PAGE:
Thursday, July 30, 2009

Race Across Oregon--A Bonk For A Better Brain

The good far outweighed the ugly in RAO, a fact that does not probably seem apparent from my first two race posts.

Shortly after the first checkpoint, when I felt like a roasting slug, I came upon Mr. Bonk, the guy with the "best name in cycling!" as race director George Thomas said at the pre-race meeting.

A skinny guy whose face I never really saw, Mr. Bonk decided at the last minute to do RAO, as evidenced by the handwritten name on his crew's van. (The rest of us got sleek, printed numbers with our names on them. I felt like a pro.) He was wearing what looked like either a homemade aero helmet, or the very first one ever created.

I rode up along side him for a few seconds--very important, sacred seconds--during which he said something to the effect of, "Those guys went out way too fast. I'll bet they all drop out. We'll see who's still around at 3pm tomorrow!"

"YEAH! YEAH!" I said. They went out way too fast. I'm pacing myself just perfectly. As long as I stick to my race strategy to not really stop ever, I'll be toasting my own victory by sundown tomorrow.

I was renewed.

I rode on for 200 glorious, happy, thrilling miles, through the 98-degree heat. Up countless climbs. Into headwinds. I was slightly irked to see a windfarm--obviously, this route was always windy. And somehow, it managed to always be windy in my face, with one notable exception: a 4-ish mile steeper climb. The wind was at my back, but I wished it was in my face, because it was hot!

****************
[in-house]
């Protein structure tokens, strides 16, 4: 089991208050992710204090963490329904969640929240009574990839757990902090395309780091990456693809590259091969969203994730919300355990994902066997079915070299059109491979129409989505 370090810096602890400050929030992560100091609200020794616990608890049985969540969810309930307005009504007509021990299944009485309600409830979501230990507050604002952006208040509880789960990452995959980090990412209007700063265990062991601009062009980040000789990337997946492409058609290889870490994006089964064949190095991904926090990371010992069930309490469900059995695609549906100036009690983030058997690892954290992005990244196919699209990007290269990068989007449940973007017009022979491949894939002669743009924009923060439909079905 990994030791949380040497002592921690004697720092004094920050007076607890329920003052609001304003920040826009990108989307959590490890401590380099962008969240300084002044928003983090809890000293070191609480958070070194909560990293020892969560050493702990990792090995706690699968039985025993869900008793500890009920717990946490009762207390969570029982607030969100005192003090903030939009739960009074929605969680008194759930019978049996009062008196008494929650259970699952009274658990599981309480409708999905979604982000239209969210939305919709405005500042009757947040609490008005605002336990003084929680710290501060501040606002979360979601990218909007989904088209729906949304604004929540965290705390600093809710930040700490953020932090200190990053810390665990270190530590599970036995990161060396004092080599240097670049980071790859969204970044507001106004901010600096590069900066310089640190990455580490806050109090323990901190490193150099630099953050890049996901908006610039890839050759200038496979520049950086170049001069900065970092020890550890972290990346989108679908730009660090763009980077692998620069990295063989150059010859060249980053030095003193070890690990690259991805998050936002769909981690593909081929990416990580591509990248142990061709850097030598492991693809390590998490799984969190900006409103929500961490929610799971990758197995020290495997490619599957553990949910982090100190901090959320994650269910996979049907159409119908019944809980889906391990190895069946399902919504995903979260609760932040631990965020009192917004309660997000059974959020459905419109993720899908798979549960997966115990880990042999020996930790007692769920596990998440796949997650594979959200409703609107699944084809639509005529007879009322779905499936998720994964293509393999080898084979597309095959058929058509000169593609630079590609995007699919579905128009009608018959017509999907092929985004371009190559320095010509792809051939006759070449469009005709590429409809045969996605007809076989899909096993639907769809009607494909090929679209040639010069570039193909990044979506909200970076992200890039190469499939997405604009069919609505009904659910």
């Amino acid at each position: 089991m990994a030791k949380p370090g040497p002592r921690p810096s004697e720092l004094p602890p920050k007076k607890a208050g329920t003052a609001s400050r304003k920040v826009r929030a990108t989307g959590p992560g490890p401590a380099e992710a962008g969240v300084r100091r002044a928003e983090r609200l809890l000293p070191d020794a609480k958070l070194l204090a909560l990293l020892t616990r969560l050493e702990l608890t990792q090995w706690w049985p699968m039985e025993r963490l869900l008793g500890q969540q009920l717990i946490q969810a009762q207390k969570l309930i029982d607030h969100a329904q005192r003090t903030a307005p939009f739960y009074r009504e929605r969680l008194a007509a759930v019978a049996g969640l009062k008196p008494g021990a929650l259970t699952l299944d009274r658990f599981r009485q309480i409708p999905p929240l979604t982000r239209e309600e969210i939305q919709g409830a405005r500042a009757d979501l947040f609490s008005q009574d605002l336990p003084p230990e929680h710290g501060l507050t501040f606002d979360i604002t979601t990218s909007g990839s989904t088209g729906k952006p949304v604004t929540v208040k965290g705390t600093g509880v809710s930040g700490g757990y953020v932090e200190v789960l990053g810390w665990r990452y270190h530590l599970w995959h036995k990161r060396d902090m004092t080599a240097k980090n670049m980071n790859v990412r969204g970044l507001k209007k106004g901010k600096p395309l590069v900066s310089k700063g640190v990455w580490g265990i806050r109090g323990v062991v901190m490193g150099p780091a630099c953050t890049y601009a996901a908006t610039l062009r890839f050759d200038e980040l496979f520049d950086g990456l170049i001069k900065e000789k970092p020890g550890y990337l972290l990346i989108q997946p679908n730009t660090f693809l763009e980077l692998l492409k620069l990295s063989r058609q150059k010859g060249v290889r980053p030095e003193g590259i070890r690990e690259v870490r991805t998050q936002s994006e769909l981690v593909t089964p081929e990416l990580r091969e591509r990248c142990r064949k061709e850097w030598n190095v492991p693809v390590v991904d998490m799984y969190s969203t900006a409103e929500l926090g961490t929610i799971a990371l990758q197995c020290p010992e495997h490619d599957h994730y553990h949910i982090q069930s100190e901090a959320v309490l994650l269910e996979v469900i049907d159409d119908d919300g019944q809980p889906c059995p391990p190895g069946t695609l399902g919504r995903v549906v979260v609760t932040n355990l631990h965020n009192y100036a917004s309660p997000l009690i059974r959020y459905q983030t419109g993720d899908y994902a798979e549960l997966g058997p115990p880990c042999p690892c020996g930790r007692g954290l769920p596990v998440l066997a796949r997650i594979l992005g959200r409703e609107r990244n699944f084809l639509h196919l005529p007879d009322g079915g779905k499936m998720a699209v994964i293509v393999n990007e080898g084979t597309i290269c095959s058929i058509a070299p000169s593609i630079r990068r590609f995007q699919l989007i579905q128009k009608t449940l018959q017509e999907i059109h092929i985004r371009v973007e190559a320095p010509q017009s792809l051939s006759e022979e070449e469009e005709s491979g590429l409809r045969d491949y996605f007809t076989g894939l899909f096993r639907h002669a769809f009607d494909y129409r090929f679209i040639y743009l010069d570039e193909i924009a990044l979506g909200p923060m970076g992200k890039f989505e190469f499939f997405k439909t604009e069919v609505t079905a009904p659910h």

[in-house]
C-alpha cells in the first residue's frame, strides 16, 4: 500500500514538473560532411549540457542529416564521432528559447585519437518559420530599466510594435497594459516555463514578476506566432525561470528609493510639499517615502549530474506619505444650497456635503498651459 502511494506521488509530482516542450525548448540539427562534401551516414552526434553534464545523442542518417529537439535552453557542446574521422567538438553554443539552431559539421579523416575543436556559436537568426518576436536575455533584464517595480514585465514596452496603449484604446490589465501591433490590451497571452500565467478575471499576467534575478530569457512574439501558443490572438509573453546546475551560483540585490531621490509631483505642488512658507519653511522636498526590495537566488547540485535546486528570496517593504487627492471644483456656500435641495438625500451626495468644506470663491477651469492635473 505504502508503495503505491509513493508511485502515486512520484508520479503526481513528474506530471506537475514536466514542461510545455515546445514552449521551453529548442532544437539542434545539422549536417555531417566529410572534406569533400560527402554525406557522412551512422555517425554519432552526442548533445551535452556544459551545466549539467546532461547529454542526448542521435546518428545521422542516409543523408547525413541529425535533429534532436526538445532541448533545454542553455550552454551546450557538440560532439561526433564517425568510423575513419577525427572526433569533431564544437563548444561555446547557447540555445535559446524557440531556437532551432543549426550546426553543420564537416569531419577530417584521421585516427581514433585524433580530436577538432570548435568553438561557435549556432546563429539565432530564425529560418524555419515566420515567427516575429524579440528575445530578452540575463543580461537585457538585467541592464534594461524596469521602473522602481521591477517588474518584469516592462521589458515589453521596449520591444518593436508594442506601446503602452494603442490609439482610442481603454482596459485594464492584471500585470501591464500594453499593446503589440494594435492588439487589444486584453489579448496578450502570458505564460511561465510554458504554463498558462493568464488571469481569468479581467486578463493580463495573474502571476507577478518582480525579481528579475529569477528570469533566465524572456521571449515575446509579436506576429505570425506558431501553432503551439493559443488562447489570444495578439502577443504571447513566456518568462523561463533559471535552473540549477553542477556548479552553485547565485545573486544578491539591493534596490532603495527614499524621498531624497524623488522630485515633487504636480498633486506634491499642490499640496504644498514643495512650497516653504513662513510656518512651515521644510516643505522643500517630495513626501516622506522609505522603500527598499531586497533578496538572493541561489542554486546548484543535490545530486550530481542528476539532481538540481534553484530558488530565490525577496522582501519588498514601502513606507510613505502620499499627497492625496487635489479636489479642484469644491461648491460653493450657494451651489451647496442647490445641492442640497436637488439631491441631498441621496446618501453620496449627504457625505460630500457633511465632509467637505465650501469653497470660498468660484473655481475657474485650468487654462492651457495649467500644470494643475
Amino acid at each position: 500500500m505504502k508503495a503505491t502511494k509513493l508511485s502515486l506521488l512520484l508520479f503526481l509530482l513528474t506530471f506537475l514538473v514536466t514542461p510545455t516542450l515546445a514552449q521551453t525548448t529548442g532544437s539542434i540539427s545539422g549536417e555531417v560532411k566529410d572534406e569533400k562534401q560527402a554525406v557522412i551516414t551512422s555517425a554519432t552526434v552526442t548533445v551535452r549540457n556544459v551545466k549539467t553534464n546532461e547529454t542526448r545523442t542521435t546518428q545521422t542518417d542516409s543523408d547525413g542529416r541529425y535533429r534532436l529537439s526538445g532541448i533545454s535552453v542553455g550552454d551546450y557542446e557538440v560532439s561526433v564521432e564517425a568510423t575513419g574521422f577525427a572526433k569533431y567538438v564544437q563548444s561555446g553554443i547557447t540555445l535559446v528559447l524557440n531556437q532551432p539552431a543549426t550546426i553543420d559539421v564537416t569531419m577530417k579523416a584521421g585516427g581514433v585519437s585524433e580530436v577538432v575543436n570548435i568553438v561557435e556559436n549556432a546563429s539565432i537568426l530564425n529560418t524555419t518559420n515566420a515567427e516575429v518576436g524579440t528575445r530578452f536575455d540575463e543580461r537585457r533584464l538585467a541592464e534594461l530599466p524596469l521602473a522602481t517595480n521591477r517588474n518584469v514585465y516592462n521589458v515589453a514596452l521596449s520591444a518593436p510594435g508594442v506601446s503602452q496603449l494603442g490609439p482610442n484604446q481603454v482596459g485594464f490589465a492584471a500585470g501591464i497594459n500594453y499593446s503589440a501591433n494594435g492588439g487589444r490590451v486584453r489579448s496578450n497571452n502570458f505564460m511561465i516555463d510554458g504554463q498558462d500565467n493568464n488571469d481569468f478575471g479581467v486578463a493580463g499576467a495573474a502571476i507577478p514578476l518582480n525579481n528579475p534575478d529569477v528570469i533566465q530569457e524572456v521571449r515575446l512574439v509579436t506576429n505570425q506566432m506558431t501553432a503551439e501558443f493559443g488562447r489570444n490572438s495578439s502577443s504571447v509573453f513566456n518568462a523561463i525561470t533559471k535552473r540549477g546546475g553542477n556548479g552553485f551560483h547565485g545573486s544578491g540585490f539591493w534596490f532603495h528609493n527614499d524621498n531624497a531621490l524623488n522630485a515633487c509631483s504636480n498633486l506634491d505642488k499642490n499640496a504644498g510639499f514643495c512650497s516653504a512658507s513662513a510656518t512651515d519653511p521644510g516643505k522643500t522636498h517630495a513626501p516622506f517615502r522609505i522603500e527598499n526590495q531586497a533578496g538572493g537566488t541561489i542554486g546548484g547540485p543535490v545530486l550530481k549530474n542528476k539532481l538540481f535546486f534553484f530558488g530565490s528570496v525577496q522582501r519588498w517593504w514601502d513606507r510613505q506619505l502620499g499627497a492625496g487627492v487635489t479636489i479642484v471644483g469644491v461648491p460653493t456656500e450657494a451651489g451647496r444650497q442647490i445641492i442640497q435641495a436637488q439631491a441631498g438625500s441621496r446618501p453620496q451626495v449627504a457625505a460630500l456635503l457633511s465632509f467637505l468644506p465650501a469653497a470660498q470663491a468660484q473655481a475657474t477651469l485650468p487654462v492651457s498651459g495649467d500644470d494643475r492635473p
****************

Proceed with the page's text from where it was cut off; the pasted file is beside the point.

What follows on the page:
I began to see other competitors. I rode up along side a very young man and we chatted for a minute.

"Is this your first time?" I asked.
"Yeah. My dad's doing it, too."
"Who's your dad?"
"He's riding a recumbent."
"Bananaman is your dad!" I blurted out.
Youngin' seemed confused.
But he won style points for having a Prius as a SAG vehicle.

I rode almost the entire day hopping around Mr. Bonk, and Doc Martin, known to my crew as "Beefcake". I choose "Doc Martin" because his van said "Martin" on it. They choose "beefcake" because his son, who was crewing for him, was huge, in an I-can-bench-press-half-of-these-skinny-cyclists kind of way.

The race was practically on the longest day of the year, and after 15 hours of riding, I was excited for nighttime. It would be cooler, and there would be less to focus on. Not that there was much in eastern Oregon to look at anyway.

We pulled into the check point around mile 206, which also happened to be one of the few places with a gas station along the route. It seemed like everyone in the entire race was there, filling up their cars and stomachs. I changed shorts, shoved enough potato chips into my mouth that my crew decided they should buy more, believing I'd finish off a bag right then. My "salty" stash of food had been raided. The "sweet" box had not even been looked at.

I was trying to stay on a mostly liquid diet, particularly because it was hot. And to my astonishment, I never once cramped, and I had to pee regularly--and at this point, I was in front of Mr. Pee-Bag! Every time I had to pee, someone had to hold up a towel so I wouldn't moon my competitors. All that time I spent squatting hadn't taken away from my race.

I felt rad. No pee-tube needed.

I hopped right back onto the Bullet, smoking competitors out of the gas station, and rode into the night.